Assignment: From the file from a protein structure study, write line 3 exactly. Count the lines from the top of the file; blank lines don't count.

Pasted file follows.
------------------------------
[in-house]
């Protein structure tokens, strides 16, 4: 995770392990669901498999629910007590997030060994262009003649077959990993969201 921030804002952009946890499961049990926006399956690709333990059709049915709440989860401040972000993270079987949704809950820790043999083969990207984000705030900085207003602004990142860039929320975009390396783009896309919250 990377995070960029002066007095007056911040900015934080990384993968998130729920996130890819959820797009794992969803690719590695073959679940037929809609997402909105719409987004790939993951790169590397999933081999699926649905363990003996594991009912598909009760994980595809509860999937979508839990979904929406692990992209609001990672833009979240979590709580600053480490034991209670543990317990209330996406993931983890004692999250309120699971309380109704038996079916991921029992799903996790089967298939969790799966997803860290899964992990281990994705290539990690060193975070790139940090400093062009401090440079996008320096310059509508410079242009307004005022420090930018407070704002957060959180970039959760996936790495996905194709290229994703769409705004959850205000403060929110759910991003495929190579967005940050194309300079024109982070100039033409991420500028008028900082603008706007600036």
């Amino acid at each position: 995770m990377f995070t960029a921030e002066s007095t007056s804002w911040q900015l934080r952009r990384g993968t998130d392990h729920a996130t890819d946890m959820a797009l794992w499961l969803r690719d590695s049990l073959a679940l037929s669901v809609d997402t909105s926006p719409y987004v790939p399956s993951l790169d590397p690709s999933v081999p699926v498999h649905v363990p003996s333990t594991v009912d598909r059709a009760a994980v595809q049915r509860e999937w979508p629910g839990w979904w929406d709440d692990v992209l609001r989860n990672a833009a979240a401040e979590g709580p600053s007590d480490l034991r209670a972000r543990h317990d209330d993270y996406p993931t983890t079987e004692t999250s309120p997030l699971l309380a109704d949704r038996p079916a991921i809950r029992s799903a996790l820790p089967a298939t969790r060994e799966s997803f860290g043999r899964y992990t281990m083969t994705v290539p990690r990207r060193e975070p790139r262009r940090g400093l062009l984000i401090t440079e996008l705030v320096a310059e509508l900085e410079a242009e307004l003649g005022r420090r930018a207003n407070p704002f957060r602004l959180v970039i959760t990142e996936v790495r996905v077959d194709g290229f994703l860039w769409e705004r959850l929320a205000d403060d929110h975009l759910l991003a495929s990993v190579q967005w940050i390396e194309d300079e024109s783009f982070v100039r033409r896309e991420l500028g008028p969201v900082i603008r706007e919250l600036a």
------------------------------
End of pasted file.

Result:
């Amino acid at each position: 995770m990377f995070t960029a921030e002066s007095t007056s804002w911040q900015l934080r952009r990384g993968t998130d392990h729920a996130t890819d946890m959820a797009l794992w499961l969803r690719d590695s049990l073959a679940l037929s669901v809609d997402t909105s926006p719409y987004v790939p399956s993951l790169d590397p690709s999933v081999p699926v498999h649905v363990p003996s333990t594991v009912d598909r059709a009760a994980v595809q049915r509860e999937w979508p629910g839990w979904w929406d709440d692990v992209l609001r989860n990672a833009a979240a401040e979590g709580p600053s007590d480490l034991r209670a972000r543990h317990d209330d993270y996406p993931t983890t079987e004692t999250s309120p997030l699971l309380a109704d949704r038996p079916a991921i809950r029992s799903a996790l820790p089967a298939t969790r060994e799966s997803f860290g043999r899964y992990t281990m083969t994705v290539p990690r990207r060193e975070p790139r262009r940090g400093l062009l984000i401090t440079e996008l705030v320096a310059e509508l900085e410079a242009e307004l003649g005022r420090r930018a207003n407070p704002f957060r602004l959180v970039i959760t990142e996936v790495r996905v077959d194709g290229f994703l860039w769409e705004r959850l929320a205000d403060d929110h975009l759910l991003a495929s990993v190579q967005w940050i390396e194309d300079e024109s783009f982070v100039r033409r896309e991420l500028g008028p969201v900082i603008r706007e919250l600036a």